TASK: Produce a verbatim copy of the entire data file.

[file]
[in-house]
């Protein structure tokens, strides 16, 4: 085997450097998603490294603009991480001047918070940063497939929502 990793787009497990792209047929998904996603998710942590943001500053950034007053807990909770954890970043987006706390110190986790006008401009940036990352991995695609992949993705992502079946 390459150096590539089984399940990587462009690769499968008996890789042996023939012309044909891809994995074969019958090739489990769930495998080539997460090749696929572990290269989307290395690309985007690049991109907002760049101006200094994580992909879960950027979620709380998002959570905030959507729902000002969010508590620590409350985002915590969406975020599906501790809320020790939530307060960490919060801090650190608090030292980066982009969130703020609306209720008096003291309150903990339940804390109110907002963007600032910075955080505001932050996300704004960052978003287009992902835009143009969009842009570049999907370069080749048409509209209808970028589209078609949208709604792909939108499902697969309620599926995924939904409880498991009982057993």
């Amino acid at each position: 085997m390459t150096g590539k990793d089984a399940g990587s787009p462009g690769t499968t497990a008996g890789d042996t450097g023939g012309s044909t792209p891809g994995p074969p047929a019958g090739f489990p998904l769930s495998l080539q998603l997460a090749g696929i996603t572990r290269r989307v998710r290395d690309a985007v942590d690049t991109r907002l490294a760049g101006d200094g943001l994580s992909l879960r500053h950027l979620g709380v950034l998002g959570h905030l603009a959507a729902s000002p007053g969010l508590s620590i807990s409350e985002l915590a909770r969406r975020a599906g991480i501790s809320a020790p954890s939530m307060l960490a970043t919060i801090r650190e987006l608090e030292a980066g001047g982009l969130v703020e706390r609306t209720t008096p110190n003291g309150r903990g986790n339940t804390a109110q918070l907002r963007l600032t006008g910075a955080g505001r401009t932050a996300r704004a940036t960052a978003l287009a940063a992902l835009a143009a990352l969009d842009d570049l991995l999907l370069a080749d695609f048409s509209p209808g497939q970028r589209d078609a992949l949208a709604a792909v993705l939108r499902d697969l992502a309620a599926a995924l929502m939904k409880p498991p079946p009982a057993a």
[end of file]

[in-house]
């Protein structure tokens, strides 16, 4: 085997450097998603490294603009991480001047918070940063497939929502 990793787009497990792209047929998904996603998710942590943001500053950034007053807990909770954890970043987006706390110190986790006008401009940036990352991995695609992949993705992502079946 390459150096590539089984399940990587462009690769499968008996890789042996023939012309044909891809994995074969019958090739489990769930495998080539997460090749696929572990290269989307290395690309985007690049991109907002760049101006200094994580992909879960950027979620709380998002959570905030959507729902000002969010508590620590409350985002915590969406975020599906501790809320020790939530307060960490919060801090650190608090030292980066982009969130703020609306209720008096003291309150903990339940804390109110907002963007600032910075955080505001932050996300704004960052978003287009992902835009143009969009842009570049999907370069080749048409509209209808970028589209078609949208709604792909939108499902697969309620599926995924939904409880498991009982057993």
């Amino acid at each position: 085997m390459t150096g590539k990793d089984a399940g990587s787009p462009g690769t499968t497990a008996g890789d042996t450097g023939g012309s044909t792209p891809g994995p074969p047929a019958g090739f489990p998904l769930s495998l080539q998603l997460a090749g696929i996603t572990r290269r989307v998710r290395d690309a985007v942590d690049t991109r907002l490294a760049g101006d200094g943001l994580s992909l879960r500053h950027l979620g709380v950034l998002g959570h905030l603009a959507a729902s000002p007053g969010l508590s620590i807990s409350e985002l915590a909770r969406r975020a599906g991480i501790s809320a020790p954890s939530m307060l960490a970043t919060i801090r650190e987006l608090e030292a980066g001047g982009l969130v703020e706390r609306t209720t008096p110190n003291g309150r903990g986790n339940t804390a109110q918070l907002r963007l600032t006008g910075a955080g505001r401009t932050a996300r704004a940036t960052a978003l287009a940063a992902l835009a143009a990352l969009d842009d570049l991995l999907l370069a080749d695609f048409s509209p209808g497939q970028r589209d078609a992949l949208a709604a792909v993705l939108r499902d697969l992502a309620a599926a995924l929502m939904k409880p498991p079946p009982a057993a």